(submitted by: Judy Morr)resubmitted by SI
Is Woody Woodpecker the only woodpecker you know you can identify for sure?
There are actually 6 different woodpeckers seen on Seabrook Island:
- Pileated Woodpecker
- Red Bellied Woodpecker
- Downy Woodpecker
- Northern Flicker
- Yellow-bellied Sapsucker (common only in winter)
- Red-headed Woodpecker (seen on Seabrook Island if you know where to look)
Cornell Lab states “Several species of woodpeckers have red on their heads. Only one of these is named Red-headed Woodpecker,” and we will profile them first.
Red-headed Woodpecker – Melanerpes erythrocephalus
Length: 7.5-9.1″; Wingspan: 16.5″; Weight: 2-3.2 oz.
The gorgeous Red-headed Woodpecker is so boldly patterned it’s been called a “flying checkerboard,” with an entirely crimson head, a snow-white body, and half white, half inky black wings. These birds don’t act quite like most other woodpeckers: they’re adept at catching insects in the air, and they eat lots of acorns and beech nuts, often hiding away extra food in tree crevices for later. This magnificent species has declined severely in the past half-century because of habitat loss and changes to its food supply.
A Red-headed Woodpecker has an unmarked black back with white wing tips. Their head is completely red including it’s cheeks and throat.
Red-headed Woodpeckers eat insects, fruits, and seeds. Overall, they eat about one-third animal material (mostly insects) and two-thirds plant material. Their insect diet includes beetles, cicadas, midges, honeybees, and grasshoppers. Red-headed Woodpeckers eat seeds, nuts, corn, berries and other fruits; they sometimes raid bird nests to eat eggs and nestlings; they also eat mice and occasionally adult birds.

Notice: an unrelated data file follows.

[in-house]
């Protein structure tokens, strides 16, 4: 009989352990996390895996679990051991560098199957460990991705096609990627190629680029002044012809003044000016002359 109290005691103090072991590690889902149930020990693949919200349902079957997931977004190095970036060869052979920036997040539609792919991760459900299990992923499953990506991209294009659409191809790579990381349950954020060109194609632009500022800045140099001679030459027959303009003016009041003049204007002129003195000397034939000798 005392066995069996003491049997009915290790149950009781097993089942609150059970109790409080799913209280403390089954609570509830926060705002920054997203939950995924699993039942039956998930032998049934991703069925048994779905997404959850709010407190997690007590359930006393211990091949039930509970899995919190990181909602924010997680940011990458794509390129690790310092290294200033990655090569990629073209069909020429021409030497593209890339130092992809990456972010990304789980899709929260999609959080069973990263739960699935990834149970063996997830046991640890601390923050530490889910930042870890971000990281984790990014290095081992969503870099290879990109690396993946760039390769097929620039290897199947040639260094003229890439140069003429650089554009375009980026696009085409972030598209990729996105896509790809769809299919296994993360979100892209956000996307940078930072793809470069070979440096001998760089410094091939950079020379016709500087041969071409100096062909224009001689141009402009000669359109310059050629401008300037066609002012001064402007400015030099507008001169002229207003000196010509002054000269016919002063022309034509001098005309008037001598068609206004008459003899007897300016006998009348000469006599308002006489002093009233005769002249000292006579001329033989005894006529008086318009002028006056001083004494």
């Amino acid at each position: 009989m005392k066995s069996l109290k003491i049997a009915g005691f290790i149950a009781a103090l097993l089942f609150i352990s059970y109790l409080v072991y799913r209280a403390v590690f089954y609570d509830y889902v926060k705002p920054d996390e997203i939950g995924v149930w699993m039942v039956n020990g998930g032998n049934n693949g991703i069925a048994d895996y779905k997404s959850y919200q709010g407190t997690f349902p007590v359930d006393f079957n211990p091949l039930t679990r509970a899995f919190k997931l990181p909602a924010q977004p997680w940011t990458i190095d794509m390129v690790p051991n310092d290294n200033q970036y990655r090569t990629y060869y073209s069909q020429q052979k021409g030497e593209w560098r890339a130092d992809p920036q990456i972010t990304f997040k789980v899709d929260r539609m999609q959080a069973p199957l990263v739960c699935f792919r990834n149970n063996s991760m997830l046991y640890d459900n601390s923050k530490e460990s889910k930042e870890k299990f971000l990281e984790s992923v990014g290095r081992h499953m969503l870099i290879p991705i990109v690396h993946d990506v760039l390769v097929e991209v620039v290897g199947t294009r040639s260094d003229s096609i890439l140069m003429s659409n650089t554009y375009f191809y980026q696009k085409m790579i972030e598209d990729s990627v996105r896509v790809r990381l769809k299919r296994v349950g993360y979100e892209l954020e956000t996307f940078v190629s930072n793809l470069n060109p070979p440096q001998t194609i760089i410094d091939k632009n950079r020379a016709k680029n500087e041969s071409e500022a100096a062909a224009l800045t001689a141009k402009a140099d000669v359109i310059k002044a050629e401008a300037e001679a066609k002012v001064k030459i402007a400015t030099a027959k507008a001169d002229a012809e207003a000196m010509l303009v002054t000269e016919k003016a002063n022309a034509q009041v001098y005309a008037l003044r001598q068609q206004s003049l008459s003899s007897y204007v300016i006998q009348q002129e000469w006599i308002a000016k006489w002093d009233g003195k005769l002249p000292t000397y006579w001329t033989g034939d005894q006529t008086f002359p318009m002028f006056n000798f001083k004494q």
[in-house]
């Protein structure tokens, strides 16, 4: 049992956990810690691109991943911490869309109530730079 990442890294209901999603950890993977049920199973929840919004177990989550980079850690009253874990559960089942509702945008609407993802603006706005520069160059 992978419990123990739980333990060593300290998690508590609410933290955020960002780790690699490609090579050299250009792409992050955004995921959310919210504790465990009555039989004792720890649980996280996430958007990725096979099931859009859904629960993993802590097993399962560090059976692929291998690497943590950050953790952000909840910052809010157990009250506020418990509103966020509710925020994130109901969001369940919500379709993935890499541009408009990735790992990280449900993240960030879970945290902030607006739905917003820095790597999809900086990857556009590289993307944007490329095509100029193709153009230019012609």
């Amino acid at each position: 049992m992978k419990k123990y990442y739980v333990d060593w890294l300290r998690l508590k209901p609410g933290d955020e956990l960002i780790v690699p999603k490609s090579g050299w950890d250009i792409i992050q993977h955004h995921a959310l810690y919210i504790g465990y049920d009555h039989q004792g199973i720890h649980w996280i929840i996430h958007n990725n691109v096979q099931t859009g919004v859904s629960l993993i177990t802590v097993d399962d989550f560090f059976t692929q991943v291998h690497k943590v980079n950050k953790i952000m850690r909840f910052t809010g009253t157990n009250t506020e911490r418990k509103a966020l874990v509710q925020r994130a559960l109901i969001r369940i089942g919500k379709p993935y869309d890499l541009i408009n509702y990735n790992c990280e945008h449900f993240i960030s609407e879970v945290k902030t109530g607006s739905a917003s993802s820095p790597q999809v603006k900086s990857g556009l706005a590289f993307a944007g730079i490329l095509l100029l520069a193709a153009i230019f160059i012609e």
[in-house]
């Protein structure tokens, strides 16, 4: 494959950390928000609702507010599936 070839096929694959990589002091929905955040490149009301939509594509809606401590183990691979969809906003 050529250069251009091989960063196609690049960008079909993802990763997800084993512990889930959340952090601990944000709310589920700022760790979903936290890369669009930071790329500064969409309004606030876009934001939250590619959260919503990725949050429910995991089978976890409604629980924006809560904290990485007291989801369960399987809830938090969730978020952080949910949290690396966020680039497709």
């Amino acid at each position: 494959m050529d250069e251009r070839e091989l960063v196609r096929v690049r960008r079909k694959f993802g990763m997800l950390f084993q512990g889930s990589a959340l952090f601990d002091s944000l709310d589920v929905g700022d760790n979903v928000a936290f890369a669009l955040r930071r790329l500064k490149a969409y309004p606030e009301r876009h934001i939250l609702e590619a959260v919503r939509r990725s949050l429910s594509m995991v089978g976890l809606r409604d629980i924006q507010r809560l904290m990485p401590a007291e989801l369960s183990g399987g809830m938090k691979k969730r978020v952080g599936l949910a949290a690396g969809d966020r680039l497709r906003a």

Red-headed Woodpeckers typically catch aerial insects by spotting them from a perch on a tree limb or fencepost and then flying out to grab them. They forage on the ground and up to 30 feet above the forest floor in summer, whereas in the colder months they forage higher in the trees. In winter Red-headed Woodpeckers catch insects on warm days, but they mostly eat nuts such as acorns, beech nuts, and pecans. Red-headed Woodpeckers cache food by wedging it into crevices in trees or under shingles on houses. They store live grasshoppers, beech nuts, acorns, cherries, and corn, often shifting each item from place to place before retrieving and eating it during the colder months.
Red-headed Woodpeckers are considered Occasional to Rare on Seabrook. Populations appear to be declining. Current tree care usually removes dead stubs or stumps used for nests and they compete with starlings, other woodpeckers and kestrels for nest cavities. Blue Jays and starlings steal their caches. They find creosote-coated utility poles lethal for their young. And to top it off, they don’t use bird houses.
That said, you can find Red-headed Woodpeckers on Seabrook but count yourself lucky each time. Look for them on trunks and branches along the inner streets and golf cart pathways through the island. The most recent siting was at Caw Caw Interpretive Center on August 11 th
They are potential breeders on the island.
A group of woodpeckers has many collective nouns, including a “descent”, “drumming” and “gatling” of woodpeckers.
(See the range map following the photographs below.)
If you would like to learn more about this bird visit:
- The Cornell Lab of Ornithology – All About Birders: Red-headed Woodpecker
- Birds of Seabrook Island: Red-headed Woodpecker
This blog post is part of a series SIB will publish on a regular basis to feature birds seen in the area, both migratory and permanent residents. When possible we will use photographs taken by our members. Please let us know if you have any special requests of birds you would like to learn more about.
2 thoughts on “SIB “Bird of the Week” – Red-headed Woodpecker”
I believe I saw a little blue heron yesterday. Is thar possible? The birds matched exactly the picture and description in the book. We live on the Jenkins Point marsh and have various heron and egrets all the time.
Hi Andy – so sorry for the delay, but yes, it is likely you saw a Little Blue Heron, either a mature or 1st year.